Today in books and publishing: Midnight in Paris didn't have permission for Faulkner quote; "vagina" scandalizes evangelicals; John Grisham read Fifty Shades; Jacques Barzun dies.
Has Woody Allen besmirched the honor of William Faulkner? Woody Allen summoned up the ghosts of expat writers like F. Scott Fitzgerald and Ernest Hemingway for his sepia-tinged journey back to bohemian 1920s Paris. William Faulkner, tethered as he was to the American South, didn't make a cameo in Midnight in Paris. But his words did, and slightly altered Faulkner lines spoken by Owen Wilson's character has Faulkner Literary Rights, LLC upset. "The past is not dead! Actually, it's not even past," says Allen's presumed stand-in, Gil Pender, citing Faulkner as the source. (Getting nit-picky, the sentences from Faulkner's novel Requiem for a Nun actually read, "The past is never dead. It's not even past.") The Faulkner estate is suing Sony Pictures Classics and movie exhibitors over the lines, alleging that the companies did not seek copyright permission for the quotes. The suit filed with the U.S. District Court in Mississippi reads:
The use of the infringing quote and of William Faulkner’s name in the infringing film is likely to cause confusion, to cause mistake, and/or to deceive the infringing film's viewers as to a perceived affiliation, connection or association between William Faulkner and his works, on the one hand, and Sony, on the other hand.
The litigants seek "damages, disgorgment of profits, costs and attorney fees." [The Hollywood Reporter]
Evangelical bookstores to author: take your "vagina" elsewhere. Rachel Held Evans is no heathen. The author of the soon-to-be-released book A Year of Biblical Womanhood is a devout evangelical, yet she finds herself at odds with Christian bookstores. LifeWay Christian Resources has refused to carry her title because of particularly objectionable language: namely, the word "vagina." She was ready to take out mild curse words "damn" and "kick-ass," but she found it impossible to take "vagina" out of her book, which catalogues her attempt to adhere to all of the Bible's rules for women for an entire year. Evans' publisher Thomas Nelson is sticking by her choice to leave the word in. This kind of censorship from Christian booksellers is common and sternly enforced, and Evans is now speaking out against the practice, saying, "Christian bookstores have a chokehold on the Christian publishing industry ... the entire Christian industry has been sanitized, while its best artists look elsewhere for publication." That chokehold might be loosening. Because, as The Daily Beast's David Sessions points out, they're subject to all the tectonic shifts going on in bookselling at large. Online retailers like Amazon could feasibly swallow them up in the near future, especially if they continue to alienate authors and readers who candle handle encountering the word "vagina." [The Daily Beast]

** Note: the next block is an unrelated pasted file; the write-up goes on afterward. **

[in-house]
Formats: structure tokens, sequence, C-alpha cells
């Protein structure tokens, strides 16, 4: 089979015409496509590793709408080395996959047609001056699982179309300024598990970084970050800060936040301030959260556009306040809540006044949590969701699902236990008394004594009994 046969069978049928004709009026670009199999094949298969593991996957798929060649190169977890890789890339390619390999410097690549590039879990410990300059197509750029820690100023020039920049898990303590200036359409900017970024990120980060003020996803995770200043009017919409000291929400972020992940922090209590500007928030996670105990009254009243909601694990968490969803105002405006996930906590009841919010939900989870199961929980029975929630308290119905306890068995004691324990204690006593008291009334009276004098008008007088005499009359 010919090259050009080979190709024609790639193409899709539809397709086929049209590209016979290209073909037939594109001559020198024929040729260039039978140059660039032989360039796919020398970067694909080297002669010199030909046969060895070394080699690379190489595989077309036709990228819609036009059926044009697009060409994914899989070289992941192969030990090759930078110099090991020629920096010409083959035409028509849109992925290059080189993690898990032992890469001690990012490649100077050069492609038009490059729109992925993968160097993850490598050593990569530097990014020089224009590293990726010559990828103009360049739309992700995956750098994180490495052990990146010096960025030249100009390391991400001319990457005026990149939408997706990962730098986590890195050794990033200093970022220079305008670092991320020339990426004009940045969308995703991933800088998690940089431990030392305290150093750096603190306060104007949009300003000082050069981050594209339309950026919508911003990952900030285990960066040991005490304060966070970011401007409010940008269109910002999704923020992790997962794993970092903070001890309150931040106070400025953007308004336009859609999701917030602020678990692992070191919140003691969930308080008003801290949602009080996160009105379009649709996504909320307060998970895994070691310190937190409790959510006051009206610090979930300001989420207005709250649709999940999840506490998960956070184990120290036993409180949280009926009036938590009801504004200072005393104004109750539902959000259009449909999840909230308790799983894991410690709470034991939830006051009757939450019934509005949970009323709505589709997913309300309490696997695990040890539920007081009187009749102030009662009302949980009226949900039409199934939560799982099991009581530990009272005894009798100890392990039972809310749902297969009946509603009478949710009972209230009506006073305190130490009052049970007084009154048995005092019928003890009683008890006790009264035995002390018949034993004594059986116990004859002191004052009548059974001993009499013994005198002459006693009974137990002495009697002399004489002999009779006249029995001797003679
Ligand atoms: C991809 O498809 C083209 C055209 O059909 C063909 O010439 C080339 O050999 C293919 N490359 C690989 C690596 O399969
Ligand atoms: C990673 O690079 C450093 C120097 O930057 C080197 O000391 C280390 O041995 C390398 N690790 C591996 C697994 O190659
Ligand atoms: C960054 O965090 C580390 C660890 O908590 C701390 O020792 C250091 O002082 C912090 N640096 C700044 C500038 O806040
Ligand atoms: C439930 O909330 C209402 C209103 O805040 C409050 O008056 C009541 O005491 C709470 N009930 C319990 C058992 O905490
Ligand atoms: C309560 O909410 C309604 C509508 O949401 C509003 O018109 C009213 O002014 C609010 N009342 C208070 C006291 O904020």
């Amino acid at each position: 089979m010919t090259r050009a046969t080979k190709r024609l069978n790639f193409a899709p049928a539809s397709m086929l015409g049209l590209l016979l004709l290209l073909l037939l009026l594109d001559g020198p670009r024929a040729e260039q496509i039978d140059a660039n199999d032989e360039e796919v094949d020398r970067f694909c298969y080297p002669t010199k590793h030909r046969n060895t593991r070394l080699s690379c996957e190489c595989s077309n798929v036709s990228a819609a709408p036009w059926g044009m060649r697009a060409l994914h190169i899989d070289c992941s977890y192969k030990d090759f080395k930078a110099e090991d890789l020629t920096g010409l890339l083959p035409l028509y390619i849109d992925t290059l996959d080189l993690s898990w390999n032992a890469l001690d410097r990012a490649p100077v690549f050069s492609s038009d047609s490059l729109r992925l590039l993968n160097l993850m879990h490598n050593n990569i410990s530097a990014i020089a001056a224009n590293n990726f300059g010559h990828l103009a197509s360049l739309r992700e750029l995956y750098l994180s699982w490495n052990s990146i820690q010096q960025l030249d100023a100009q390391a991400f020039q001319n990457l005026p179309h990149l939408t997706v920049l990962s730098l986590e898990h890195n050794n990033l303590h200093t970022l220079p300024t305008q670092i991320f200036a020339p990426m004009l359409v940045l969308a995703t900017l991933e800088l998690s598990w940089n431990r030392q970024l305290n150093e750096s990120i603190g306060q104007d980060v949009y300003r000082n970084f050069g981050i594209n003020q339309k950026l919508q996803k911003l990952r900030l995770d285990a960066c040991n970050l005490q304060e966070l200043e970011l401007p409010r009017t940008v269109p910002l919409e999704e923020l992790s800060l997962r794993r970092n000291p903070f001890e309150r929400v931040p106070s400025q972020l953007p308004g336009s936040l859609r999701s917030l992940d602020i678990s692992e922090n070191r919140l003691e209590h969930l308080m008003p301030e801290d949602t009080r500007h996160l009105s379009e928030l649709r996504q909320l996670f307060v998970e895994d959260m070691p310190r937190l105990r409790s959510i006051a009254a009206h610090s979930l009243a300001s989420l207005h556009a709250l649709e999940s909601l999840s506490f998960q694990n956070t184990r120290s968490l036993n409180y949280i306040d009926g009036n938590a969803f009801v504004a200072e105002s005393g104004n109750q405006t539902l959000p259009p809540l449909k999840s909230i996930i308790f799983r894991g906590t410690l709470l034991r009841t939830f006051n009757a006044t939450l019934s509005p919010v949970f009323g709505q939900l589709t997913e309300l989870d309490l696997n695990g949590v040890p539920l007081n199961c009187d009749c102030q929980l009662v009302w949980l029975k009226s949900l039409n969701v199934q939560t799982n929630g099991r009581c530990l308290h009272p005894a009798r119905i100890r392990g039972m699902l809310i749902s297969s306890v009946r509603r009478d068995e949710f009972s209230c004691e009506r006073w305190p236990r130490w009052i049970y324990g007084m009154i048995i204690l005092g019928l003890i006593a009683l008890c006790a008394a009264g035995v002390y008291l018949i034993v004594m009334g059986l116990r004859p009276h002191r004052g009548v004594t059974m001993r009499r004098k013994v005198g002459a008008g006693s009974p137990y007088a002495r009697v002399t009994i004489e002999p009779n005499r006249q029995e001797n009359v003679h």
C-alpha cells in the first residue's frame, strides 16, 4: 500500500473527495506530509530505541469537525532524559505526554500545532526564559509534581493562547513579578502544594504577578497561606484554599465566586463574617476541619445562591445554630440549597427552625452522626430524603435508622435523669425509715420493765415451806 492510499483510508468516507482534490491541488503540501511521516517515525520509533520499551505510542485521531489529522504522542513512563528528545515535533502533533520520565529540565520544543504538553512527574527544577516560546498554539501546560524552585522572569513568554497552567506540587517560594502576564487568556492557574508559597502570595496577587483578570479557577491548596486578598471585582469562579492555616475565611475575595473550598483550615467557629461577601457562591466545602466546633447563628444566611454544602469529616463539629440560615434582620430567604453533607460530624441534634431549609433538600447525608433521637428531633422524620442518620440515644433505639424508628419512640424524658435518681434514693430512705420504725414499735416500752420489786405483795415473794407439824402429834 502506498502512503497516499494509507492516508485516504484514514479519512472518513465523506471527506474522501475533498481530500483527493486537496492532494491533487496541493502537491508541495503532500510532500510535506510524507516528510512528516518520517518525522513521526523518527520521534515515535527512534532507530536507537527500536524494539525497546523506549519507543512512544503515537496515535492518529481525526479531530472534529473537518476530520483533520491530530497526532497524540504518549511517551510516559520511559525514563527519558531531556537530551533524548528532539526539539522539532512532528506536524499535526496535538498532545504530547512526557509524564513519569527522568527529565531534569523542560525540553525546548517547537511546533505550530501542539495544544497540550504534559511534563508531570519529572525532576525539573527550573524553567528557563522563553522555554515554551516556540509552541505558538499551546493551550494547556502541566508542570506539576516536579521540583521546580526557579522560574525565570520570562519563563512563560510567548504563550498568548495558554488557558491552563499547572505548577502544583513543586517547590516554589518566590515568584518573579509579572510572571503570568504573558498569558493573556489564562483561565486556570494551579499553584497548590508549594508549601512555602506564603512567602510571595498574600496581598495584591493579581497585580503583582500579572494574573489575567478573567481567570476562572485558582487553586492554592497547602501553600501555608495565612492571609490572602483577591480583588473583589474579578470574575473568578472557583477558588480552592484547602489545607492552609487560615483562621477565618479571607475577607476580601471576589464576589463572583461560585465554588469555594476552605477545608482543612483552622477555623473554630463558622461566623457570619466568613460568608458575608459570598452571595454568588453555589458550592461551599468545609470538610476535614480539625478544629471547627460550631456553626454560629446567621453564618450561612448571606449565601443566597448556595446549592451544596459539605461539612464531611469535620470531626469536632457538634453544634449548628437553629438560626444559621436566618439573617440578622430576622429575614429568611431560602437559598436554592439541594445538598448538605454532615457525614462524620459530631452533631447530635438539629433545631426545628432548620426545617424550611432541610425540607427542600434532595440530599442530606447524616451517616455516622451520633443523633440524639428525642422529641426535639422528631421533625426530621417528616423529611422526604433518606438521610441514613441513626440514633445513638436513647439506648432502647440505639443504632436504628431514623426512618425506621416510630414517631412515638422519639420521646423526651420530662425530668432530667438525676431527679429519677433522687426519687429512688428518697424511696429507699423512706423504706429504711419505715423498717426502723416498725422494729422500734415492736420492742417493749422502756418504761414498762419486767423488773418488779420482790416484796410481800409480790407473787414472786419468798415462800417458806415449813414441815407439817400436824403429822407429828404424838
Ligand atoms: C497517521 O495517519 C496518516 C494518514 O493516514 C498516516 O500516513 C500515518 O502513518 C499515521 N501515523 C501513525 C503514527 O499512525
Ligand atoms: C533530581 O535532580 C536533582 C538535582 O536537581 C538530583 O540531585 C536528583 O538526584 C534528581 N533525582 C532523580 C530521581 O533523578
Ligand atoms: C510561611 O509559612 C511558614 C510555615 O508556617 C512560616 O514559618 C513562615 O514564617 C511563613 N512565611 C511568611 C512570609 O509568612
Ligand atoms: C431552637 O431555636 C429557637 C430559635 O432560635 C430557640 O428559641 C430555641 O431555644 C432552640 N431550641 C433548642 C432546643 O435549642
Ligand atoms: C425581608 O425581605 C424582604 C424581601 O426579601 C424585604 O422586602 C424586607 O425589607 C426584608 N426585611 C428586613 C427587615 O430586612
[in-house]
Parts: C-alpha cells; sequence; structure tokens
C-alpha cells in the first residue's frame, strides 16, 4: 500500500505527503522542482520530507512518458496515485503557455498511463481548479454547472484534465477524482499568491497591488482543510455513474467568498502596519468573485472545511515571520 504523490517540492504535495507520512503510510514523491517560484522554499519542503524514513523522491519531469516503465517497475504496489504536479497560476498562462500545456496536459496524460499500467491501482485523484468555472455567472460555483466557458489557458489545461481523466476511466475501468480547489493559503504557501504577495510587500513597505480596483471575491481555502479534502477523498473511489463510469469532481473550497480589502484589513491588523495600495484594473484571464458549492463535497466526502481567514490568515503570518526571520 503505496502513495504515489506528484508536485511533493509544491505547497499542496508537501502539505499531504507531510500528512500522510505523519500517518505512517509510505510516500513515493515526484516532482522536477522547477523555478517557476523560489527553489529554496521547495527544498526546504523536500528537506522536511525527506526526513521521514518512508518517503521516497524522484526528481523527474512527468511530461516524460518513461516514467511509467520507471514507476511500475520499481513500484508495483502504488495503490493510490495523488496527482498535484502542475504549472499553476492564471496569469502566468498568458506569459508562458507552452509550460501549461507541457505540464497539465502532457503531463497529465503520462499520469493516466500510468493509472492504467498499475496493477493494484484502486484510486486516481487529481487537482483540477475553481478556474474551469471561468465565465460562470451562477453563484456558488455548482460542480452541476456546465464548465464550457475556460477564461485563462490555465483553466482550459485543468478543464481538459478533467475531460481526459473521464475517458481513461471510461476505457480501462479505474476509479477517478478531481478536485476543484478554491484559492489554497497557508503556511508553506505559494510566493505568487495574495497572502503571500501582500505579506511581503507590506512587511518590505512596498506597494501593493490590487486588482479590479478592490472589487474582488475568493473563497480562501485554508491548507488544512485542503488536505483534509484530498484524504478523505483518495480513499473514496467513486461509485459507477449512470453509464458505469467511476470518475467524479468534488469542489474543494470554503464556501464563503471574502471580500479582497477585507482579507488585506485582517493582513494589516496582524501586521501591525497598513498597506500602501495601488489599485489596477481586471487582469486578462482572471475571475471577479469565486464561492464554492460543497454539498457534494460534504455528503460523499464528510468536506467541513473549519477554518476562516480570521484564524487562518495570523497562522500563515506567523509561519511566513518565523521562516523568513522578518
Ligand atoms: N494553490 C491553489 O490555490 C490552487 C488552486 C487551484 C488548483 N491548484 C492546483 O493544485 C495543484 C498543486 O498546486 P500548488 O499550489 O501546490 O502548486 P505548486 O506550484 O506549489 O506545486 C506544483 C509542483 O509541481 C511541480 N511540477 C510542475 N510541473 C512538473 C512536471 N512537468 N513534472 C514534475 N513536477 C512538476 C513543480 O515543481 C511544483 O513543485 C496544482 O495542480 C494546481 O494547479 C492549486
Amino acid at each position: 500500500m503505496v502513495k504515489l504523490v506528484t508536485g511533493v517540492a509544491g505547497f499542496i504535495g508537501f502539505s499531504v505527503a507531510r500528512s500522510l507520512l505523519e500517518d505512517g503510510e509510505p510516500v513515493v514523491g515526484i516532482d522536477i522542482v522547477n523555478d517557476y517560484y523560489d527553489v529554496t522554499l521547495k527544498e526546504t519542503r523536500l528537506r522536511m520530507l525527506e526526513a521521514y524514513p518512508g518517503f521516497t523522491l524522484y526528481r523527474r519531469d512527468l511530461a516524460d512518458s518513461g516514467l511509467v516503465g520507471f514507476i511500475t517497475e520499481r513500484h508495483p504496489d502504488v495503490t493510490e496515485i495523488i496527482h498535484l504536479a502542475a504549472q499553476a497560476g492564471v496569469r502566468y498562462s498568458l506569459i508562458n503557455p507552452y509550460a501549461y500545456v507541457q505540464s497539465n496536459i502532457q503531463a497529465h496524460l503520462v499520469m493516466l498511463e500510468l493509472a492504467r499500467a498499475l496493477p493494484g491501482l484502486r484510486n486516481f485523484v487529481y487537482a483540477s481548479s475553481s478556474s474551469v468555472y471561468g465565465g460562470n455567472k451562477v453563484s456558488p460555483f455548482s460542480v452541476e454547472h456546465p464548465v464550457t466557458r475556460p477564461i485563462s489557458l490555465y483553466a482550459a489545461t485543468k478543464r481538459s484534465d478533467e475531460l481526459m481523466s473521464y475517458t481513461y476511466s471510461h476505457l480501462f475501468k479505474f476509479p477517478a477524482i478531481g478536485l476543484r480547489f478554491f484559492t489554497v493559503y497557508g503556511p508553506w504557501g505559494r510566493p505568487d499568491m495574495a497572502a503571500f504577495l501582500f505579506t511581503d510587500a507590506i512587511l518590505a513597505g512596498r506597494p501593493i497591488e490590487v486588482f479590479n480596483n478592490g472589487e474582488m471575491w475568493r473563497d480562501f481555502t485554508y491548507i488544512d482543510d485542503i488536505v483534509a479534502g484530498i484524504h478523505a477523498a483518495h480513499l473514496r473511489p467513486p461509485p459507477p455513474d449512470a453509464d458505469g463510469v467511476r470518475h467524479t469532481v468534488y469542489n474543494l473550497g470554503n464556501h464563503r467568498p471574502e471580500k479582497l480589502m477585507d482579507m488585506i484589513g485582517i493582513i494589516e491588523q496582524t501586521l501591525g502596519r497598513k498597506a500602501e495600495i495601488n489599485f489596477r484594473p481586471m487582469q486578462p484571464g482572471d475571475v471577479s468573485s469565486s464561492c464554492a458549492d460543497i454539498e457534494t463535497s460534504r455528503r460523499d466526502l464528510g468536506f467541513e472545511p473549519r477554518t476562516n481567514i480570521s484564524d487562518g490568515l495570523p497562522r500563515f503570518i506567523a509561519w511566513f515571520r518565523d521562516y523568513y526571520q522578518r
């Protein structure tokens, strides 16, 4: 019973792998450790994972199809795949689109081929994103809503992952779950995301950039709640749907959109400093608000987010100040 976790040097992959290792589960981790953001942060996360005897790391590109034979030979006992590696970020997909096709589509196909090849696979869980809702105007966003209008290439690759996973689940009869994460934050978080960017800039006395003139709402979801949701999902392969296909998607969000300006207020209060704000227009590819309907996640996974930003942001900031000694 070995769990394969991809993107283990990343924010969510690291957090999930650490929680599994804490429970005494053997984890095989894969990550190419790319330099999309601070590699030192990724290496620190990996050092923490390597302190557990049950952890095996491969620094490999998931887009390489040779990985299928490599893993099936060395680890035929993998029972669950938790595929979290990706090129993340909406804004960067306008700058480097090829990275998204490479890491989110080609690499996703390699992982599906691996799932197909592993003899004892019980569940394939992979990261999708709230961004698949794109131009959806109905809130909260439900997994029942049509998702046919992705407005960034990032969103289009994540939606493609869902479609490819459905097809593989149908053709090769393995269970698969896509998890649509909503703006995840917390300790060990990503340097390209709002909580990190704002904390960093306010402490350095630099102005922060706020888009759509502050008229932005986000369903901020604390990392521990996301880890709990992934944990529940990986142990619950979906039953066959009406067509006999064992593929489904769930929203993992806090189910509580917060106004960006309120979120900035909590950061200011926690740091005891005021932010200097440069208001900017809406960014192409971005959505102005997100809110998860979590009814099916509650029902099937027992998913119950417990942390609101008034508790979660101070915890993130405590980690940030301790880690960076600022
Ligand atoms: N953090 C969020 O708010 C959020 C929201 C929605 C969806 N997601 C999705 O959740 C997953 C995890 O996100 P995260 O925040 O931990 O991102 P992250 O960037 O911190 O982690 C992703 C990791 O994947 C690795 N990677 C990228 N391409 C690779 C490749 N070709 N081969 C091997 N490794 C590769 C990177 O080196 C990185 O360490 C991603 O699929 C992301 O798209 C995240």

John Grisham wants Obama to read E.L. James. The New York Times Book Review talks with legal thriller novelist John Grisham for this week's edition of "By the Book." Grisham won't call it great, but he says Damien Echols' Life After Death was the "last book that kept me completely engrossed while delivering a powerful story." He's more of a nonfiction guy, boning up on "books and studies on unlawful convictions, unfair trials, overcrowded prisons, prosecutorial misconduct, etc." for research, but still reads most legal thrillers that land on the best-seller lists, "to keep up with the competition." But the best line Grisham drops here has to be his reading recommendation for the President: "Fifty Shades of Grey. Why should he miss all the fun? Plus, it might loosen him up a bit." [The New York Times]
R.I.P. Jacques Barzun. The pioneering cultural historian who once wrote, "Great cultural changes begin in affectation and end in routine," has died at the ripe old age of 104. He's perhaps best known for a book he published in his younger days, as a sprightly 92-year-old, From Dawn to Decadence, a massive tome centered around the argument that Western civilization has been decline steadily since the Renaissance. Born in Paris, he made his name in New York. He spent the last years of his life in San Antonio, Texas, where he no longer felt "boxed in by man and his constructions in Europe and the East." [New York Daily News]
Three new Kathy Reichs books on the way. The forensic anthropologist-turned-novelist whose work inspired the Fox TV show Bones is slated to release three new books. Reichs is sticking with her the heroine of 15 bestsellers, Temperance Brennan, in the upcoming novels, which will begin coming out in 2014. Her latest books have been released through Scribner, an imprint of Simon & Schuster, but for this deal Reich has moved to Ballantine Bantam Dell, under Random House. [Deadline]
Are you team #RandomPenguin or #PenguinHouse? Either one of these names for a (kinda scary) Random House-Penguin merger would be amazing. The question is, do you like your mega-publishers to sound like a 4chan meme or a style of Antarctic dance music?
This article is from the archive of our partner The Wire.